Here are a few recommendations:

  • Try to figure out what makes you cry. Or laugh. Or lie wide-awake at night. Think about the most emotional moments of your life. Think about the most compelling people in your life. Draw from those experiences. If you do you’ll probably write better, and produce more.
  • Once you figure out which genre you want to write in, read as much work as you can from that genre. Learn from the masters. Emulate what you feel they do best while sticking to your unique voice and style.
  • Set aside time every day to write. This is so important – at least it is to me. I’ve met so many people who have told me “I always wanted to write a book” or “I have a great idea for a book” or “someday I’ll write a book.” Most of them don’t actually spend any time writing. I sympathize completely, because they’re typically people with demanding jobs, commutes back and forth to those jobs, and family responsibilities. But if writing is really important to you, you need to find a certain time of day when you can focus on it.

The best time of that day for writing is probably linked to your body clock. I’m a day person – I like to get up early, and am most creative in the first two hours after I’ve awakened. Other people are at the other end of the spectrum. They have to stay up late and can’t write until after 9 or 10 at night. You need to figure out where you are on that spectrum . . . and then you need to try and set aside at least an hour every day to devote to your writing. Consistency is important; I think we need these routines. I woke up at 4:30 a.m. to write every day for decades before I sold my first novel. I then went to a demanding 10-hour a day job. I gave up a lot to do this. Stopped going out after work. Spent my evenings reading great books instead of watching TV. And spent lots of time going to writers conferences, interacting with agents and editors, and dealing with moments of validation and rejection. There were so many reasons to think I’d never succeed, but nothing could stop me. That’s the attitude shared by most successful writers.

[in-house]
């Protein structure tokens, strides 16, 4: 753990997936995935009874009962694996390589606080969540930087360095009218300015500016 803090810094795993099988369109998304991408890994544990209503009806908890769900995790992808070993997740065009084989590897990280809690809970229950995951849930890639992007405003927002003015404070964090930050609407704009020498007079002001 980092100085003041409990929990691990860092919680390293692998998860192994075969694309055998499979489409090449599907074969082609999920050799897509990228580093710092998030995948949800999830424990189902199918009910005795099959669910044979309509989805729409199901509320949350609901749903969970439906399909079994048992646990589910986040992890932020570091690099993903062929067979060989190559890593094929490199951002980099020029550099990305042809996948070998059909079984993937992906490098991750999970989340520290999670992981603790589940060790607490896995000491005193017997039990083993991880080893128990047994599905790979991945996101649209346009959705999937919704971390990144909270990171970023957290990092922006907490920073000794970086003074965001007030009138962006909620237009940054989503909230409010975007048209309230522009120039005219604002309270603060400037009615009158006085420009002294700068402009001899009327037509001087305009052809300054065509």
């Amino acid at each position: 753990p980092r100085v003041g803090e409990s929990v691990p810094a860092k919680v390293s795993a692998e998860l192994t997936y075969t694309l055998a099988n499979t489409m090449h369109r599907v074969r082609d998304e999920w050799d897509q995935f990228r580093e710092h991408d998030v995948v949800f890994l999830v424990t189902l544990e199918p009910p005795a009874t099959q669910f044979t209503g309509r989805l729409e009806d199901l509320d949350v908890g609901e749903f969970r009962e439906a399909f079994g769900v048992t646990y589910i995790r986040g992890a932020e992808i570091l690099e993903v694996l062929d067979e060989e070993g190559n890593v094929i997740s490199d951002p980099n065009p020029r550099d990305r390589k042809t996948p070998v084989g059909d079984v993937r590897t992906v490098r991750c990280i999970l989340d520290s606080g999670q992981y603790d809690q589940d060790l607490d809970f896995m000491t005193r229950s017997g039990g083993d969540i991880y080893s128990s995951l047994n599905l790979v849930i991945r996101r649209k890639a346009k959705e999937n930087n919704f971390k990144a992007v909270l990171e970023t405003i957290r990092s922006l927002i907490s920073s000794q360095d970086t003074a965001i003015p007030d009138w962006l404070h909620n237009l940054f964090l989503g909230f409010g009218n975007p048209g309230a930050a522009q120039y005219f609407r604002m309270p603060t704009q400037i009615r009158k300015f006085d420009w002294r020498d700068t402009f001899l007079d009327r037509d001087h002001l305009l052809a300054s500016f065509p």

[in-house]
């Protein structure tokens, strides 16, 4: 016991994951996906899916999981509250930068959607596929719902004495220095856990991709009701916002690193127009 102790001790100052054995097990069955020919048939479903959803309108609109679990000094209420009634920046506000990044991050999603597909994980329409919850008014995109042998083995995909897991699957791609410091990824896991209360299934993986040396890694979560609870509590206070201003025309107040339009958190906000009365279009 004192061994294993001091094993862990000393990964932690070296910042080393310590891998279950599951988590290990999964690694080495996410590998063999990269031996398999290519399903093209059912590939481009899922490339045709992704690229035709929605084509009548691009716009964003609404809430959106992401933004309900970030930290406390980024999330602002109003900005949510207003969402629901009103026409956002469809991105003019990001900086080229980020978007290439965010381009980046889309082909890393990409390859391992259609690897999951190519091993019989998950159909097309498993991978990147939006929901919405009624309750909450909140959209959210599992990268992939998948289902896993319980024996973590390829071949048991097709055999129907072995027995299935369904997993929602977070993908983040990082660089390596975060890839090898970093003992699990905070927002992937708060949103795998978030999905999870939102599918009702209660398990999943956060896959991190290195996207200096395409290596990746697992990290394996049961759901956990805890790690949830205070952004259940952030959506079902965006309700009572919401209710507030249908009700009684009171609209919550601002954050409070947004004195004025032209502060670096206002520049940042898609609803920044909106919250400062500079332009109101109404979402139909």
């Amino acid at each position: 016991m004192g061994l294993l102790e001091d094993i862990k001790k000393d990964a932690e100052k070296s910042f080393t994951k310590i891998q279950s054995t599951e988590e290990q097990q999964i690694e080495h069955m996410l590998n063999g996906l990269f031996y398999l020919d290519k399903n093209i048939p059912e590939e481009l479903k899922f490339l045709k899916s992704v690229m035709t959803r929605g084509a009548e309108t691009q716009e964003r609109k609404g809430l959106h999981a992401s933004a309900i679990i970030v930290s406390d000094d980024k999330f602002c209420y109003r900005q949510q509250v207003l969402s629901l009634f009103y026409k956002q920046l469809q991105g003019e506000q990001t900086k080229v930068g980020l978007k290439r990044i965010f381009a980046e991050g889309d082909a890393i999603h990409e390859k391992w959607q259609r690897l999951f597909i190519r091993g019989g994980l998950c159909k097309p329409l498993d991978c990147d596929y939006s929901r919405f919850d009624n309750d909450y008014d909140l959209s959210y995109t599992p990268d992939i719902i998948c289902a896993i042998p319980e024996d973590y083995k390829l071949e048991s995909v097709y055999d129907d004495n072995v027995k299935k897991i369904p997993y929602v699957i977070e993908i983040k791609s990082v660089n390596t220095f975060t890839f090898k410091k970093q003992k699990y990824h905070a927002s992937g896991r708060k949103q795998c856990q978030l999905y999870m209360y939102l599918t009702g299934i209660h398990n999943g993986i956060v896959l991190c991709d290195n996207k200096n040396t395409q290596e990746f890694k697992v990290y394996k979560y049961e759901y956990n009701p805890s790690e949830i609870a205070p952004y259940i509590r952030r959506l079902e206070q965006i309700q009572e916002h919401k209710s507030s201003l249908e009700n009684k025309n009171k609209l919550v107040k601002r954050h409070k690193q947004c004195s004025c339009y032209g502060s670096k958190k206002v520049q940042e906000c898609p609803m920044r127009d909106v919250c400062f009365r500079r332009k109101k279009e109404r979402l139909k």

The last thing I’ll say on this is to be easy on yourself. Editors, agents and readers can be harsh. New York City can be harsh. Librarians, though, are basically never harsh. They love writers and live their professional lives to create places for reading, introspection and creativity (so you really should get to know a librarian or two). Don’t dwell on the rejection letters. But do read the work of other writers – both published and aspiring – and engage in good dialogue with them. We’re all part of a community. We need to support each other.

Barbarian’s Redemption

Due to the number of books in this series I’m just going to add the link to the list of books I’ve reviewed by Ruby Dixon.

Barbarian’s Redemption  description:

For seasons, I have waited for her – my perfect mate.

In a tribe full of happy couples, I am alone. But I am not content to remain this way. There are no eligible unmated females left, so I will do whatever it takes to bring females back to our tribe…even if it means doing something wrong. Even if it means I must purchase my mate on the intergalactic black market. I will do anything to possess her, to claim her as my own.

But will my ruthless move turn my female against me before we ever meet? Can she ever forgive a male that bought her freedom?

redemptionBOOK 12: Barbarian’s Redemption  5 STARS

Bek has been a character that I didn’t necessarily hate, but you don’t really like either. He’s pushy and rather mean, and honestly I figured he’d get a girl like Liz, someone who is loud mouth and pushes back, but Dixon did better. He got Elly, a girl who needed nothing but patience and understanding, and helps Bek see that what he may think is best for everyone isn’t really taking into account the consequences that others may have to suffer. Bek really surprised me, and Elly is a wonderful character. Dixon really delves into the horrors of slavery, and helping not only Bek but the reader understand what it’s like to be considered nothing more than a thing. Truly a heartbreaking tale. However, it was so good Dixon even got me liking Vaza, of course knowing more of his back story and seeing how he treated Gail was too adorable to ignore. All in all this series continues to be a wonderful at not just spinning romantic stories, but looking into the issues people are dealing with and how each relationship has its’ own problems to work out.